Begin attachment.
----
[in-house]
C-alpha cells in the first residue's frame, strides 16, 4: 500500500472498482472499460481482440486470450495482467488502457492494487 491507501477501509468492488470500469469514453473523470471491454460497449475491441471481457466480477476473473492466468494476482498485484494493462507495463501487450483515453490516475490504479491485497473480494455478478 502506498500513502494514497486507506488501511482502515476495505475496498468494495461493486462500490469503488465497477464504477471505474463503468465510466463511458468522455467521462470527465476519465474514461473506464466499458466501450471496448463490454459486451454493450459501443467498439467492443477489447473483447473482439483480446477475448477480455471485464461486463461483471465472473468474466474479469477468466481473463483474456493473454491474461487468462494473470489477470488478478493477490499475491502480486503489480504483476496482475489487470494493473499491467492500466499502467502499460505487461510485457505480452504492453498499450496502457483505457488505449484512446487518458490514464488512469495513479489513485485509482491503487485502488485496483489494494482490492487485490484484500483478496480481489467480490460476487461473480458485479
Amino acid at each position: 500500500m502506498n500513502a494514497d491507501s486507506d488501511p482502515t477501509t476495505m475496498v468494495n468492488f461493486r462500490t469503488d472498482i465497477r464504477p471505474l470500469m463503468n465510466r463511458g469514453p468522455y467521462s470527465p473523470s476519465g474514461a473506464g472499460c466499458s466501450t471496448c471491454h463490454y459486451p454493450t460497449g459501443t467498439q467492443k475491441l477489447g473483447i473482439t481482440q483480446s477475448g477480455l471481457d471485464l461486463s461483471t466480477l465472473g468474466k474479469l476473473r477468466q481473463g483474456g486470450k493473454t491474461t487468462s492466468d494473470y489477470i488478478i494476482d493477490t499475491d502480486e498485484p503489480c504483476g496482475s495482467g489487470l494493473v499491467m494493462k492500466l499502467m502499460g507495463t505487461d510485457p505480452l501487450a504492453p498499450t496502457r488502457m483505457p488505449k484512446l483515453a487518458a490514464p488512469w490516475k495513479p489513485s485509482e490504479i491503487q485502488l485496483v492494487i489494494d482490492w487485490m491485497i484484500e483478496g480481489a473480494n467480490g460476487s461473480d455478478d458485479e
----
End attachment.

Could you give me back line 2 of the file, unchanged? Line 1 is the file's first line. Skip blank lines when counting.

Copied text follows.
C-alpha cells in the first residue's frame, strides 16, 4: 500500500472498482472499460481482440486470450495482467488502457492494487 491507501477501509468492488470500469469514453473523470471491454460497449475491441471481457466480477476473473492466468494476482498485484494493462507495463501487450483515453490516475490504479491485497473480494455478478 502506498500513502494514497486507506488501511482502515476495505475496498468494495461493486462500490469503488465497477464504477471505474463503468465510466463511458468522455467521462470527465476519465474514461473506464466499458466501450471496448463490454459486451454493450459501443467498439467492443477489447473483447473482439483480446477475448477480455471485464461486463461483471465472473468474466474479469477468466481473463483474456493473454491474461487468462494473470489477470488478478493477490499475491502480486503489480504483476496482475489487470494493473499491467492500466499502467502499460505487461510485457505480452504492453498499450496502457483505457488505449484512446487518458490514464488512469495513479489513485485509482491503487485502488485496483489494494482490492487485490484484500483478496480481489467480490460476487461473480458485479